Even better, a customer said to me, “you look like you could use a ride” and drove me the next couple of miles.  By the time she dropped me off, I’d made a new friend.

I’m hoping to regain my common sense soon.

Road Trip

Jeremy talked me into driving home to Maryland with him after our guests honoring Peter departed Thursday night.  It was the right decision.

We were on the road at 8:00 pm, Jeremy and I in the front seat, and Seth and Lenny, a former neighbor and good friend, in back.  We dropped Lenny at the New Haven, Connecticut train station where he had parked his car and Seth in Jackson Heights, New York where he lives when he is not in Brazil.  We stopped in Short Hills, New Jersey at 1:00 a.m. A good friend of Jeremy’s had left the door unlocked and warm chocolate chip cookies in our guest room.  We were in Maryland by the early afternoon on Friday.

On Saturday I watched our grandson Grady kick off at his junior varsity football game, tears in my eyes because Peter would have loved it.  I have watched his brother in the goal at two varsity soccer games so far.

I will fly home soon to a life without Peter, holding the love and support of those who had the privilege of knowing him.

(I am gratified beyond words at the outpouring of sympathy from “80-something” readers.  Thank you for continuing with me on this journey,)

The Gold Heart

Long ago Peter gave me a gold heart on a chain from Tiffany’s.  I rarely took it off. 

Last Saturday, while standing at the kitchen sink, I felt the chain hanging open around my neck. The heart was gone.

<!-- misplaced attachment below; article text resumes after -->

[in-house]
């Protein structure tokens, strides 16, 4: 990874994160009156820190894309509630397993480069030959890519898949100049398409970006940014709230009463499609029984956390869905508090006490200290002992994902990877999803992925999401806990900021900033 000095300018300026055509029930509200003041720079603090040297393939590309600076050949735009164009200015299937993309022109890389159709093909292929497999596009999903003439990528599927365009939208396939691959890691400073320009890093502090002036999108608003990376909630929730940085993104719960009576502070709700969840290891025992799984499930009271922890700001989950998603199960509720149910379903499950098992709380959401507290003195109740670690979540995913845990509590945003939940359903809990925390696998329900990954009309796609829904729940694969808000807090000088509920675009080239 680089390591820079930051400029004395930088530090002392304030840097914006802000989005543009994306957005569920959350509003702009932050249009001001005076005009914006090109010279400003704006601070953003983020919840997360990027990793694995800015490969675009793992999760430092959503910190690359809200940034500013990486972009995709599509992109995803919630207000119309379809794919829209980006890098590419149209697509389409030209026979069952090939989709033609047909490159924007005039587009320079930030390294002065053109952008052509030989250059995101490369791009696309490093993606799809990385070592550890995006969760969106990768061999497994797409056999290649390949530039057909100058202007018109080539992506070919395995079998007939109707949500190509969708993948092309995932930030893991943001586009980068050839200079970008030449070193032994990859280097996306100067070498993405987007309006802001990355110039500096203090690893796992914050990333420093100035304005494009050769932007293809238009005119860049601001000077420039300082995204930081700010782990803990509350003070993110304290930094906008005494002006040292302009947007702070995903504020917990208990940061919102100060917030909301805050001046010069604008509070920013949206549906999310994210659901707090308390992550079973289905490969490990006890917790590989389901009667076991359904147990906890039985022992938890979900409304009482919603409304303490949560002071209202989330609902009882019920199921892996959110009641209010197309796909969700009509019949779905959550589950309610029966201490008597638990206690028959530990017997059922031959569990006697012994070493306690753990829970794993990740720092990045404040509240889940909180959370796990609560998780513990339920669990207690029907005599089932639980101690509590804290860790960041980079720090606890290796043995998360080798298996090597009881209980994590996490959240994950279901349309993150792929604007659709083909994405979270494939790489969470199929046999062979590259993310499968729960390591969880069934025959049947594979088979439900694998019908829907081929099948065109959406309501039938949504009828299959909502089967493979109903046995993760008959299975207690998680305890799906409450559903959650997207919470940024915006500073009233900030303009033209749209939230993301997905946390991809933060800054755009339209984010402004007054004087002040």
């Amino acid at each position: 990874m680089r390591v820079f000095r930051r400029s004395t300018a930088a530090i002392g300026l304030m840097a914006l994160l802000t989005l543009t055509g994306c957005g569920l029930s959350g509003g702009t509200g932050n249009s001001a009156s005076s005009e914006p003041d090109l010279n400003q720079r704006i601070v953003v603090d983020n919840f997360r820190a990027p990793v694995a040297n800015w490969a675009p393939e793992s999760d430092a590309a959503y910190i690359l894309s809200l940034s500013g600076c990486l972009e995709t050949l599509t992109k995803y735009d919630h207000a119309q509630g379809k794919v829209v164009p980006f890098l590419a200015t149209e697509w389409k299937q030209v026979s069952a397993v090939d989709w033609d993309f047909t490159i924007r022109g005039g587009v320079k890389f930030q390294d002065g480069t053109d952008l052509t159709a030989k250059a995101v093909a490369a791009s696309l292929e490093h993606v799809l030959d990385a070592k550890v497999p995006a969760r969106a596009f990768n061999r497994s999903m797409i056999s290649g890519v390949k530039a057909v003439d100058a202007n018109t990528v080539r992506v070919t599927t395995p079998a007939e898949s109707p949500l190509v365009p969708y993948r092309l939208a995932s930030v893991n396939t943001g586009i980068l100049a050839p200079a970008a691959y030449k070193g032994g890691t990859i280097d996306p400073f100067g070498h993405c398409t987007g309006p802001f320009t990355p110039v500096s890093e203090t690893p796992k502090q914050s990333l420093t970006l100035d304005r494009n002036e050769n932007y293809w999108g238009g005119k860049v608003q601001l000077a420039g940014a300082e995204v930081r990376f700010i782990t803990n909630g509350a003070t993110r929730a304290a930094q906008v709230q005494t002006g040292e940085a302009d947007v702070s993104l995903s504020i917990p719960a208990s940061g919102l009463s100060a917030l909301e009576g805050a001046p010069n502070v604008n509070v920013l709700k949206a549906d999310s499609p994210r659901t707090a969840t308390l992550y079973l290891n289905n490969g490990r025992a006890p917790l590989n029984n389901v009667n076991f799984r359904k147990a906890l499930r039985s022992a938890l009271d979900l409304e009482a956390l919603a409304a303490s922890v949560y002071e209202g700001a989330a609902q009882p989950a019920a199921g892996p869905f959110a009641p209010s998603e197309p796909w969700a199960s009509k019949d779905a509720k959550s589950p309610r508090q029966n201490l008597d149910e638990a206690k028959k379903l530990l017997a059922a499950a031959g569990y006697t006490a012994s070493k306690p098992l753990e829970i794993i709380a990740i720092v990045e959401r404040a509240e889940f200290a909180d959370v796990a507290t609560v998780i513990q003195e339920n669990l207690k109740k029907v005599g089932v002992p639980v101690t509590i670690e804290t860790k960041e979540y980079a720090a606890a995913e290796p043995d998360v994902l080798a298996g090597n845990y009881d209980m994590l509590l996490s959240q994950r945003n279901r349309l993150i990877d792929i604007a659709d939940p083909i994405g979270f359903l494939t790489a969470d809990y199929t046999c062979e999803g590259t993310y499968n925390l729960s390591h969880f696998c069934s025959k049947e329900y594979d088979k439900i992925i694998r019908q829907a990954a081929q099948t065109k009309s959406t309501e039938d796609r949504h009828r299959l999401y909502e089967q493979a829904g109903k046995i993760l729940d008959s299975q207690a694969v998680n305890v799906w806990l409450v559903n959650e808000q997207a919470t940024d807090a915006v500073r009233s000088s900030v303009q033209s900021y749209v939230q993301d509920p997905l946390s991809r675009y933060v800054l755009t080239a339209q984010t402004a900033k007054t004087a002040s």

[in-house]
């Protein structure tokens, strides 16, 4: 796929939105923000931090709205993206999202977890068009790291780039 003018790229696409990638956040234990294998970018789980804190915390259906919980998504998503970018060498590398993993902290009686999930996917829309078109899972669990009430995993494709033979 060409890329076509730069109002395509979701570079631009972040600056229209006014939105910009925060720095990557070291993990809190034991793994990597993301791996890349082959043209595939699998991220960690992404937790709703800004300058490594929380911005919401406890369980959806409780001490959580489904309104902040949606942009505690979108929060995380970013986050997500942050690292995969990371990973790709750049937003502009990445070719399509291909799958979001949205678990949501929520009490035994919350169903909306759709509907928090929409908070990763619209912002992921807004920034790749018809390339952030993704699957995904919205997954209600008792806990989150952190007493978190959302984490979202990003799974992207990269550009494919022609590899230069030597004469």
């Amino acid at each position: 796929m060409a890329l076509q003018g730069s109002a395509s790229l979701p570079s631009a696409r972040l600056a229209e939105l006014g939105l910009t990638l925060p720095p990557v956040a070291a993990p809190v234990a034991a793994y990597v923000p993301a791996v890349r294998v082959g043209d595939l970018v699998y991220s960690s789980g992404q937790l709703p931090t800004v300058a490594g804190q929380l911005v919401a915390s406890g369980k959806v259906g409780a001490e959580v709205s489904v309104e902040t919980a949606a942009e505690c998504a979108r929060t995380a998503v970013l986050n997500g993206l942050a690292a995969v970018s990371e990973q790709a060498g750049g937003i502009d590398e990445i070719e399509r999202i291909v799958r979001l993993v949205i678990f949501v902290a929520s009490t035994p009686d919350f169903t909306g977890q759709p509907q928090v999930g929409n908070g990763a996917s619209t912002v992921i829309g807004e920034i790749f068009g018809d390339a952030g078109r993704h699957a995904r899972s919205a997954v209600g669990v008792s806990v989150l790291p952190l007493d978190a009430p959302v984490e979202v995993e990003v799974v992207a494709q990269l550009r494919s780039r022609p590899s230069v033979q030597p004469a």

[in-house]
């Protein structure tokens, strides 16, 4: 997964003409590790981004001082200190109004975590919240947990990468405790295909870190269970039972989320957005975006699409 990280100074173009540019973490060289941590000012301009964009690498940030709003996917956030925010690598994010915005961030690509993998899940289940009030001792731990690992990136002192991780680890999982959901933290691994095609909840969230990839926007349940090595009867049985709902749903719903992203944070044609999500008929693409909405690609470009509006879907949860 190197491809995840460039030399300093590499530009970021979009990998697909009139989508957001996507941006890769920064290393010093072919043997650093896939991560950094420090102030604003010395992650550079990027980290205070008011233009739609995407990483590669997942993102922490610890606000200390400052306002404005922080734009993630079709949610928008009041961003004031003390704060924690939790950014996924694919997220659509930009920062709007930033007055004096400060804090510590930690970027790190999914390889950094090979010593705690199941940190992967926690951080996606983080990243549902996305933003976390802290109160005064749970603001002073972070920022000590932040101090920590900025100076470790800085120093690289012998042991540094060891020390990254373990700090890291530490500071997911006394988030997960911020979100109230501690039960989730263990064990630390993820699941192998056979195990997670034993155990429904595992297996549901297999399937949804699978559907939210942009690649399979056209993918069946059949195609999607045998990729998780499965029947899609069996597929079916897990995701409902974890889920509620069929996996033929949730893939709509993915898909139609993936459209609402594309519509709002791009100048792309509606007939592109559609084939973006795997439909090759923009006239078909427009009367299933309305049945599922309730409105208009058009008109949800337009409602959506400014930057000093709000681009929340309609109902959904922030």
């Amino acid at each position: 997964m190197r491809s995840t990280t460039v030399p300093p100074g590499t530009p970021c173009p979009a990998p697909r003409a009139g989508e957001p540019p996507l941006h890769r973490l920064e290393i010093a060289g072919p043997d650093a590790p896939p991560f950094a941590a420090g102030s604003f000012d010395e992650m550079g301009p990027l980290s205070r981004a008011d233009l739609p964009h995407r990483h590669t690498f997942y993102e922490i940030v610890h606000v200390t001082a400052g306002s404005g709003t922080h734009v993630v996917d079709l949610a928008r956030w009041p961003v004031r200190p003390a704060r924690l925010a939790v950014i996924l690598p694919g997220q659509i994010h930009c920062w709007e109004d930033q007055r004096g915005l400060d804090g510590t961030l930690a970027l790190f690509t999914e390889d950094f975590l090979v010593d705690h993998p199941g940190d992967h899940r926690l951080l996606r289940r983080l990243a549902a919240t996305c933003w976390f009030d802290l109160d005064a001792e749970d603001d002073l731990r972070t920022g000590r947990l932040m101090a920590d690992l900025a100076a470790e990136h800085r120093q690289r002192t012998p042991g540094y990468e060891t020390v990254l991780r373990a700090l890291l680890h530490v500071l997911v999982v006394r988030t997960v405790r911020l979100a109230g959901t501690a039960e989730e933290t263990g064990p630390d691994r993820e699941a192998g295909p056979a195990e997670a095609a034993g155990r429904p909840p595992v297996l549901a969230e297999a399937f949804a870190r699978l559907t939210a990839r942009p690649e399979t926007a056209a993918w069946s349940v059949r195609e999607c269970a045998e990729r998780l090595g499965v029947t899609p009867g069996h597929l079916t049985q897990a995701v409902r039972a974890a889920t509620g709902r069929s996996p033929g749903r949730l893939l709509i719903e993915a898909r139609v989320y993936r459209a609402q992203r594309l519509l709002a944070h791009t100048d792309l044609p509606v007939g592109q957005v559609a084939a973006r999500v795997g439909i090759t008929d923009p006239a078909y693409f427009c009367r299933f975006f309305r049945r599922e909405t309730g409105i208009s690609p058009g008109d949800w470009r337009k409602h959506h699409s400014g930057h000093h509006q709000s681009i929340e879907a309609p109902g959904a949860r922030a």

I hadn’t left the apartment that morning except to go to the trash chute, and I had the feeling that while bending over to pick up the trash bag from the kitchen floor, the heart had slipped into it and was now in the huge iron trash container in the basement of our building. 

A building staff member opened the trash container for me, and I climbed on a ladder to see if I could see the plastic bag I had recently dropped down the chute.  Alas, even though I pushed big bags aside with a long pole, I couldn’t find the one I had dropped. The symbolism of losing my heart was obvious. 

Two days later, Peter passed away.  I didn’t want the heart replaced.  It was gone for a reason.

(P.S. Our housekeeper found the heart under a chair on Wednesday.)

196 Photos, One Life

Peter passed away on October 11th at 4:30 p.m.  Jeremy, Seth and I were able to say good-bye to him at home.  His room was full of sunshine, and Mozart CDs had been playing non-stop. 

I had fifty-six wonderful years with that man. During the past eight months, his capacity to do the things he loved diminished steadily and he decided he didn’t want to live any longer.

On October 13th, as friends came to offer their condolences, our computer showed a repeating slideshow of 196 photos of Peter’s life.  They were all of happy times, and that is how I will remember him.

Rest in peace, my love.

The Little Purple Pill Box